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House That Hosted Beatles May Not Have 'Any Time At All'

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  A home that provided the backdrop for a 1964 photo shoot with the Beatles is up for demolition, according to a notice placed in the Miami Herald this month. That possibility has some people reminiscing about old times and others whispering "historic preservation."

On the heels of their release of "I Want To Hold Your Hand," the Beatles kicked off their first tour in America in February of 1964 and surfed Beatlemania all the way down to Miami Beach. They spent eight days here — the longest they spent anywhere on the tour.

During that time, Life magazine nabbed them for a photo shoot at a house on North Bay Road in Miami Beach. The photograph, which ran on the front page of the magazine, shows the four Beatles neck-deep in a pool — judging by the expression on their faces, the water is not warm.

“I don’t want to see [the house] go down,” says Paul George, a historian with HistoryMiami and professor at Miami-Dade College. "But I’m not even sure that the visit would give this house the cachet and legitimacy it needed to be called an historic house. [For] most preservation boards, if the owner opposes designation, you’re not going to be able to designate it.”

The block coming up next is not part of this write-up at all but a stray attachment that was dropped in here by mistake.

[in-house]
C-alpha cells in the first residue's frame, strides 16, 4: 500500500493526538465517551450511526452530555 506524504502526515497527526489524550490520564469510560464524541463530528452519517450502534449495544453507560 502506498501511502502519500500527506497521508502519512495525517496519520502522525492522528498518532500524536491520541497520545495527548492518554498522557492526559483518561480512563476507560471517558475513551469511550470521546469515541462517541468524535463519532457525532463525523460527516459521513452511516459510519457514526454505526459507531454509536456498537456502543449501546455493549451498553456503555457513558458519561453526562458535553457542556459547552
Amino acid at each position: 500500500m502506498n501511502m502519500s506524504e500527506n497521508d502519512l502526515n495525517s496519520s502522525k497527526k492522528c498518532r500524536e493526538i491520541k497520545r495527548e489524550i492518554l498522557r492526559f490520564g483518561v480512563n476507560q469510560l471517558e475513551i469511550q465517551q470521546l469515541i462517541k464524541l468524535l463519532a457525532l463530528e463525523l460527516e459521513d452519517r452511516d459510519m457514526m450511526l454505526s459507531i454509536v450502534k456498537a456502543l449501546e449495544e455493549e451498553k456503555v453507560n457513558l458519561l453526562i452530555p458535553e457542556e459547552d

But the current owner is looking to demolish the building.

Even though there’s little hope for the house, its architect Melvin Grossman won’t be erased from Miami. He also designed the Deauville hotel on South Beach, where the Beatles were featured for a second time that month on the Ed Sullivan Show.

That month in 1964 marked one of the most historical periods of time in Miami History. In addition to the Beatles’ trip, Muhammad Ali — then known as Cassius Clay — won the heavyweight championship and Jackie Gleason moved his TV show to Miami. That month put Miami Beach place on the map.

The Sun Sentinel has more about that day back in 1964.

Here is the Beatles' second performance on the Ed Sullivan Show filmed in Miami Beach.